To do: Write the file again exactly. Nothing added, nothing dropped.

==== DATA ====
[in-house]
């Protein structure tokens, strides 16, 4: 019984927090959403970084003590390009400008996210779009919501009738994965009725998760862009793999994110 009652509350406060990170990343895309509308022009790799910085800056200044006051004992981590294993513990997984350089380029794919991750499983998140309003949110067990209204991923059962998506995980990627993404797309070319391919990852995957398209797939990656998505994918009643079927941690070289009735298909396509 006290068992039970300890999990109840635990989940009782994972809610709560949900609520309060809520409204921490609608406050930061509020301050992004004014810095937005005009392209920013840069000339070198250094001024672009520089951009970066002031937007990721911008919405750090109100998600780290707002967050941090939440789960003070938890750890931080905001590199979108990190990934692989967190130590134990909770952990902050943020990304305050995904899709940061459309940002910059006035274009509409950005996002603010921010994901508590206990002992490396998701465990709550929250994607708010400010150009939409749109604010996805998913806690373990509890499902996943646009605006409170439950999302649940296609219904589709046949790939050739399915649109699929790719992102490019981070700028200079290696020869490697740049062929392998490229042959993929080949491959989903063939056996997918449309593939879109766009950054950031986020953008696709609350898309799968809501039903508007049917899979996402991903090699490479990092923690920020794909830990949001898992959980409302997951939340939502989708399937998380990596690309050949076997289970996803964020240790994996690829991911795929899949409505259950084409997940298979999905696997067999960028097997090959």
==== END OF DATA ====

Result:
[in-house]
């Protein structure tokens, strides 16, 4: 019984927090959403970084003590390009400008996210779009919501009738994965009725998760862009793999994110 009652509350406060990170990343895309509308022009790799910085800056200044006051004992981590294993513990997984350089380029794919991750499983998140309003949110067990209204991923059962998506995980990627993404797309070319391919990852995957398209797939990656998505994918009643079927941690070289009735298909396509 006290068992039970300890999990109840635990989940009782994972809610709560949900609520309060809520409204921490609608406050930061509020301050992004004014810095937005005009392209920013840069000339070198250094001024672009520089951009970066002031937007990721911008919405750090109100998600780290707002967050941090939440789960003070938890750890931080905001590199979108990190990934692989967190130590134990909770952990902050943020990304305050995904899709940061459309940002910059006035274009509409950005996002603010921010994901508590206990002992490396998701465990709550929250994607708010400010150009939409749109604010996805998913806690373990509890499902996943646009605006409170439950999302649940296609219904589709046949790939050739399915649109699929790719992102490019981070700028200079290696020869490697740049062929392998490229042959993929080949491959989903063939056996997918449309593939879109766009950054950031986020953008696709609350898309799968809501039903508007049917899979996402991903090699490479990092923690920020794909830990949001898992959980409302997951939340939502989708399937998380990596690309050949076997289970996803964020240790994996690829991911795929899949409505259950084409997940298979999905696997067999960028097997090959």